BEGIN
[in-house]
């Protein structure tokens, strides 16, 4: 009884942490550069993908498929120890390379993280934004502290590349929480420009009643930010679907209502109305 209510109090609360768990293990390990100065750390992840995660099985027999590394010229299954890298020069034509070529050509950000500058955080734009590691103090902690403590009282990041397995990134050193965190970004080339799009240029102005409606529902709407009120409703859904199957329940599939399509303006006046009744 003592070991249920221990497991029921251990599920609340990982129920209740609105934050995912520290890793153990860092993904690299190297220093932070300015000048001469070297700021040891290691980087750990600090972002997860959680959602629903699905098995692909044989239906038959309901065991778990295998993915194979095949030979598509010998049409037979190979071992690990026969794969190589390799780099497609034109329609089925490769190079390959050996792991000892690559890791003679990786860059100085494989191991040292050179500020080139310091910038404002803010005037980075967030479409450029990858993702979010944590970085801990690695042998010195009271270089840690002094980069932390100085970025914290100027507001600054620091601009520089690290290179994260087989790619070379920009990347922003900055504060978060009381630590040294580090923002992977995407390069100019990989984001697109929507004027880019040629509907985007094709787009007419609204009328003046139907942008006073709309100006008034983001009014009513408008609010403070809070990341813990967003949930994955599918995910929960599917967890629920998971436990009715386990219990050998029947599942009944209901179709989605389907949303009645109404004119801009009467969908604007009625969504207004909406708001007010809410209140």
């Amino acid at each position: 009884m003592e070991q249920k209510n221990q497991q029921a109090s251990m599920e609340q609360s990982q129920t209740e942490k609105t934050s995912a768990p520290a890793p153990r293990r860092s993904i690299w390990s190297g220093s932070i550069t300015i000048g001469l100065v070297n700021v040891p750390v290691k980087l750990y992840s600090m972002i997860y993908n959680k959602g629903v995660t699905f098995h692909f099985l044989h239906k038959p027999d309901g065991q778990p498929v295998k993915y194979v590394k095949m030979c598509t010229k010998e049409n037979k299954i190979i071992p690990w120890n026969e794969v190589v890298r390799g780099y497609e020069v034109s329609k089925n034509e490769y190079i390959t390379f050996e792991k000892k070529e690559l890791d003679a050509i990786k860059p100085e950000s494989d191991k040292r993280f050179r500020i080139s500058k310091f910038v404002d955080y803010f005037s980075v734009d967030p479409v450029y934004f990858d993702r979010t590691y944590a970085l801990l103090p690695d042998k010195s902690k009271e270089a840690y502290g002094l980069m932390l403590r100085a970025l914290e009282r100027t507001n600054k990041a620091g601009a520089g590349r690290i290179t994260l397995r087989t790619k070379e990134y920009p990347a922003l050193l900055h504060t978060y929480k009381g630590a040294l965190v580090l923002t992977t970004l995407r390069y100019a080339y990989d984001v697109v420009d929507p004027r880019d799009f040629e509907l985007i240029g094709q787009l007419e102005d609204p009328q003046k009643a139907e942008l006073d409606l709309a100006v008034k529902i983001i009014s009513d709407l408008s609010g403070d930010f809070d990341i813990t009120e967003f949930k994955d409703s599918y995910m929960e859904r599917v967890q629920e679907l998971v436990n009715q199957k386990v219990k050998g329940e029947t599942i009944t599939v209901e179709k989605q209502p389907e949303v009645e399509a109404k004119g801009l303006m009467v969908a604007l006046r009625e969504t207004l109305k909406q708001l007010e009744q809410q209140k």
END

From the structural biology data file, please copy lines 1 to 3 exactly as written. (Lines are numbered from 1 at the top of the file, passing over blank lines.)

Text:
[in-house]
């Protein structure tokens, strides 16, 4: 009884942490550069993908498929120890390379993280934004502290590349929480420009009643930010679907209502109305 209510109090609360768990293990390990100065750390992840995660099985027999590394010229299954890298020069034509070529050509950000500058955080734009590691103090902690403590009282990041397995990134050193965190970004080339799009240029102005409606529902709407009120409703859904199957329940599939399509303006006046009744 003592070991249920221990497991029921251990599920609340990982129920209740609105934050995912520290890793153990860092993904690299190297220093932070300015000048001469070297700021040891290691980087750990600090972002997860959680959602629903699905098995692909044989239906038959309901065991778990295998993915194979095949030979598509010998049409037979190979071992690990026969794969190589390799780099497609034109329609089925490769190079390959050996792991000892690559890791003679990786860059100085494989191991040292050179500020080139310091910038404002803010005037980075967030479409450029990858993702979010944590970085801990690695042998010195009271270089840690002094980069932390100085970025914290100027507001600054620091601009520089690290290179994260087989790619070379920009990347922003900055504060978060009381630590040294580090923002992977995407390069100019990989984001697109929507004027880019040629509907985007094709787009007419609204009328003046139907942008006073709309100006008034983001009014009513408008609010403070809070990341813990967003949930994955599918995910929960599917967890629920998971436990009715386990219990050998029947599942009944209901179709989605389907949303009645109404004119801009009467969908604007009625969504207004909406708001007010809410209140």
């Amino acid at each position: 009884m003592e070991q249920k209510n221990q497991q029921a109090s251990m599920e609340q609360s990982q129920t209740e942490k609105t934050s995912a768990p520290a890793p153990r293990r860092s993904i690299w390990s190297g220093s932070i550069t300015i000048g001469l100065v070297n700021v040891p750390v290691k980087l750990y992840s600090m972002i997860y993908n959680k959602g629903v995660t699905f098995h692909f099985l044989h239906k038959p027999d309901g065991q778990p498929v295998k993915y194979v590394k095949m030979c598509t010229k010998e049409n037979k299954i190979i071992p690990w120890n026969e794969v190589v890298r390799g780099y497609e020069v034109s329609k089925n034509e490769y190079i390959t390379f050996e792991k000892k070529e690559l890791d003679a050509i990786k860059p100085e950000s494989d191991k040292r993280f050179r500020i080139s500058k310091f910038v404002d955080y803010f005037s980075v734009d967030p479409v450029y934004f990858d993702r979010t590691y944590a970085l801990l103090p690695d042998k010195s902690k009271e270089a840690y502290g002094l980069m932390l403590r100085a970025l914290e009282r100027t507001n600054k990041a620091g601009a520089g590349r690290i290179t994260l397995r087989t790619k070379e990134y920009p990347a922003l050193l900055h504060t978060y929480k009381g630590a040294l965190v580090l923002t992977t970004l995407r390069y100019a080339y990989d984001v697109v420009d929507p004027r880019d799009f040629e509907l985007i240029g094709q787009l007419e102005d609204p009328q003046k009643a139907e942008l006073d409606l709309a100006v008034k529902i983001i009014s009513d709407l408008s609010g403070d930010f809070d990341i813990t009120e967003f949930k994955d409703s599918y995910m929960e859904r599917v967890q629920e679907l998971v436990n009715q199957k386990v219990k050998g329940e029947t599942i009944t599939v209901e179709k989605q209502p389907e949303v009645e399509a109404k004119g801009l303006m009467v969908a604007l006046r009625e969504t207004l109305k909406q708001l007010e009744q809410q209140k």